45

The short answer to this is yes, "technically" it's possible to put a litter box on a balcony in winter, but it's not at all realistic and will not work out in any way. You can, after all, put anything that physically fits on a balcony. Addressing the issues in no particular order, we'll start with weather. The cat will need to access it, not only in the ...


25

First, immediately stop the activity of rubbing his face in it. This is completely counterproductive, the kitten is not going to make that association, and is going to see this as abusive and become fearful of you. That advice is brutally bad, it boggles the mind. Second, 6 weeks is way too early to separate a kitten from the mother, 8 weeks is minimum, 12 ...


22

The first step for a responsible pet owner when their pet exhibits a significant change (such as described here) is to take the animal to the vet to make sure that there are no health problems. Health problems can cause litter box issues in several ways. A cat with urinary pain (an infection or stones anywhere in the system) will associate that pain with ...


19

Just because both dogs have been getting the same reprimands does not mean they will react the same way. If the female has more of a submissive personality to begin with, which it sounds like from your other statements, she is very likely to have a stronger fear response. As a result, she is learning to associate her name -- or at least, her name when called ...


17

Ultimately positive praise, reward, and repetition are the keys. When taking him out after meals, try to direct your dog to the particular area in which you would like him to relieve himself. You will have to stay with him and try to encourage him to remain in that area until he goes. Once he does, provide him with positive praise and rewarding him (food ...


17

Housebreaking doesn't work simply by putting a dog in his crate. There are things you need to work on even when the dog isn't inside his crate to make sure he learns where he can go and where he cant. The first thing you have to realize is what you're doing is working. Your dog isn't broken, and your on the right track. Many people have similar issues, and ...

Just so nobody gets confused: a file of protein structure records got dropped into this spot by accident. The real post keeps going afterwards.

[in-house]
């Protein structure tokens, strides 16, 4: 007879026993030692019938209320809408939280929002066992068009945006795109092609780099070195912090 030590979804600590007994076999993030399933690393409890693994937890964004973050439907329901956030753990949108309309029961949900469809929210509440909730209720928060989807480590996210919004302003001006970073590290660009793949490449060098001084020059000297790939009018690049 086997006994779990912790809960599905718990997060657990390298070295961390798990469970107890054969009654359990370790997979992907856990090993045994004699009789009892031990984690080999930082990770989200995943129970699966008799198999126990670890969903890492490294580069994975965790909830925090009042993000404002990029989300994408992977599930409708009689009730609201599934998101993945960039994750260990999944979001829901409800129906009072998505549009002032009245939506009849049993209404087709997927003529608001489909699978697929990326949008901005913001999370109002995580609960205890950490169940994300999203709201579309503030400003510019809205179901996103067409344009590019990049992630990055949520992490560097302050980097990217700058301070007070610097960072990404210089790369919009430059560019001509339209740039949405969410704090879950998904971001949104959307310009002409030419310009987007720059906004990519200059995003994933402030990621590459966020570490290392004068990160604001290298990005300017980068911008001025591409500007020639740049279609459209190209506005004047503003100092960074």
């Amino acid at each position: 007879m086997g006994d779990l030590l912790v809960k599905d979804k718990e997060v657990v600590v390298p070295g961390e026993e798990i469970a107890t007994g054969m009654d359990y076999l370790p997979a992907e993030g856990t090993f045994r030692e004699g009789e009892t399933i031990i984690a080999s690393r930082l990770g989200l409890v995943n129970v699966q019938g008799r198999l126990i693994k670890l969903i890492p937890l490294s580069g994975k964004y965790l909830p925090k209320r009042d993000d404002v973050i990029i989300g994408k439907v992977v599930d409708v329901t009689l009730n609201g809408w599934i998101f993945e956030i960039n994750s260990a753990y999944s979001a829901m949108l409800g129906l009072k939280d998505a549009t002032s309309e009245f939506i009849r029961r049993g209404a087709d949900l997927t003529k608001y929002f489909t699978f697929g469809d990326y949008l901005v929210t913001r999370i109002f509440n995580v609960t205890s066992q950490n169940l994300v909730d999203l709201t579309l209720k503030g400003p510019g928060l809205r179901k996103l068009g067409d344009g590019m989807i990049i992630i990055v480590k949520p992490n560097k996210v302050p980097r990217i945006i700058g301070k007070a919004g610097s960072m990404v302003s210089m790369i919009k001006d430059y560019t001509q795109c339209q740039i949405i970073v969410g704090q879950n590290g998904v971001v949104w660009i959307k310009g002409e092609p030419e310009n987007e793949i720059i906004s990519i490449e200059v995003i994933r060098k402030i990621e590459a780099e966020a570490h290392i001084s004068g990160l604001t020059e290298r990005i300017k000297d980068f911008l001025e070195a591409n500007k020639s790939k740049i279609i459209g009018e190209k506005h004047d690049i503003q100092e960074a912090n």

17

Punishing him by locking him in a cage is NOT the answer. In fact, punishment when it comes to litter-training issues in general is counterproductive, but locking the poor mite in a cage is just plain cruel. Assuming there are no medical issues going on (and it doesn't sound like there are, as you say you've had him checked over) then you just need to ...


17

Your cat is not jealous of the new child. Your cat is stressed out. Most cats like calm, quiet, routine, and for their territory to not be disrupted. Unfortunately, with a new baby, all those things tend to go out the window. It seems to be a rather common reaction when new parents bring their child home, for their cat to start eliminating in locations where ...


14

Some cats are diggers and there's not much you can do about it. A covered box is an option but traps odors, so monitor the situation carefully. (One of my cats wouldn't go into a covered box at all, even clean -- claustrophic, I guess.) I just keep a broom and dustpan handy; it's less hassle than cleaning up outside-of-box rebellions. A suggestion I've ...


14

You can get a drip pan for under a car at the auto parts store for about $10(US) it is about 24 inches by 36 inches. Place towel over it to provide traction and absorption for the cat getting in and to catch anything trying to leave. You may want to use a layer of anti-slip cabinet lining between the drip tray and the towel. Place the litter box on the ...


13

We use cat genies, and their specialized pellets track worse than anything I've ever seen. I once found a pellet on the floor in the restroom at work. The best solution we've found for catching litter is the LitterTrap Mat, which we place at the entrance to the box (I guess you would put it on the ground wherever they jump into/out of the box). We also ...


13

Cats, even young ones (who tend to be more adaptable), can react badly to changes in their environments. It sounds like you have moved the cat (you just got her a week ago from a previous owner), given her access to more of your living space (not just one room), and changed her litter. Anecdotally, changes in food and litter types often cause problems, ...


13

As a cancer patient, your risk may be higher than another person's due to the possibility of being immunocompromised. I would consult with your doctor to get a better assessment as to the risk. Immunocompromised people can own pets safely, but they must take much more precaution, and therefore such a person might not consider pet ownership to be worth the ...


12